Siemens We Can Change the World Challenge
This competition asks high school students to identify and help offer sustainable, replicable solutions for environmental issues that have a global impact. Chosen environmental issues can fall into one or more of the challenge topic areas — energy, biodiversity, land management, water conservation and clean-up, and/or air and climate. Students are asked to conduct thorough scientific research to identify an environmental problem, hypothesize a solution, and study its success and ability to be replicated on a global scale. For more details, visit the Siemens We Can Change the World Competition website.
United States Army’s eCybermission Competition
High school freshman — along with sixth, seventh and eighth graders — are invited to compete for state, regional and national awards given by the United States Army in this Web-based science, technology, engineering and mathematics competition. The eCybermission competition challenges students to choose one of seven challenges — alternative sources of energy; environment; food, health and fitness; forces and motion; national security and safety; robotics; or technology. After identifying a problem in their community related to one of these challenges, students are asked to use the scientific method or the engineering design process to come up with a viable solution. For more details, visit the eCybermission competition website.
Google Science Fair
This global online science competition is open to all students who are between 13 and 18 years old. The competition, which launched in 2011, accepts submissions in all areas science. From thousands of submissions, 60 semifinalists are selected, and 15 finalists are chosen to participate in a final live Google Science Fair at the Google headquarters. The prizes are furnished by Google and partners CERN, LEGO, National Geographic and Scientific American. For details, visit the Google Science Fair website.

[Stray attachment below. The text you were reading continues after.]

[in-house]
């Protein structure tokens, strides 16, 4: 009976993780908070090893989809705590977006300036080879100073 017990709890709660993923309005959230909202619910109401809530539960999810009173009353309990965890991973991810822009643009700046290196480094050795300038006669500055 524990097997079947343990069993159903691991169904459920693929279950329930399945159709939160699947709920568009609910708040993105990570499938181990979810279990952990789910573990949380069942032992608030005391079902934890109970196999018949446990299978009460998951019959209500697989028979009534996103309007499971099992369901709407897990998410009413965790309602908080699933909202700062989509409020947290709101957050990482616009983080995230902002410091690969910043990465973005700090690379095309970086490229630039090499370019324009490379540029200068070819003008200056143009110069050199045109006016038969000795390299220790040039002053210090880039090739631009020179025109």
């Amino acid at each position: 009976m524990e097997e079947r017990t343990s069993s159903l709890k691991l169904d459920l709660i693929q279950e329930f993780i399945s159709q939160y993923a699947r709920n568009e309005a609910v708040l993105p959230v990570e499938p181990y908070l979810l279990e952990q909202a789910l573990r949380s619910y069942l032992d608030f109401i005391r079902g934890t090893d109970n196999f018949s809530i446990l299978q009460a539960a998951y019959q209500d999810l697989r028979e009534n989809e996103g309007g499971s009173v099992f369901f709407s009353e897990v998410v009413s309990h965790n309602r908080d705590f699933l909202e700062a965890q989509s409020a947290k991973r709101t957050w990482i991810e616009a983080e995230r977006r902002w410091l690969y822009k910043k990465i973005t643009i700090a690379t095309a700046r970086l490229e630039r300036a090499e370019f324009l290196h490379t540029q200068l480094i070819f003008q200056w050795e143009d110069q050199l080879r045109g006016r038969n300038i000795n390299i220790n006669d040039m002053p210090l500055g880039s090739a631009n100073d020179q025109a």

The University of Florida's Science Project Encyclopedia offers useful information about the steps involved in designing a project, and helpful tips on how to prepare for science fairs that are affiliated with the International Science and Engineering Fair.
Chris Gould at the University of Southern California maintains a virtual library of state, regional, national and international science fairs.
The Society for Science and the Public (SSP) publishes rules and guidelines for entering projects for Intel ISEF and Intel STS.
Neuroscience for Kids provides specific information to help students design strong psychology projects. Links to additional sites provide information about ideas for science fair projects, guidelines for preparation of projects, and steps for completing a successful project.
Science Buddies has over one thousand project ideas in over 30 different areas of science, and includes resources for teachers and an “ask an expert” section that provides an online help environment.
APA offers additional resources about science fairs, clubs and student research.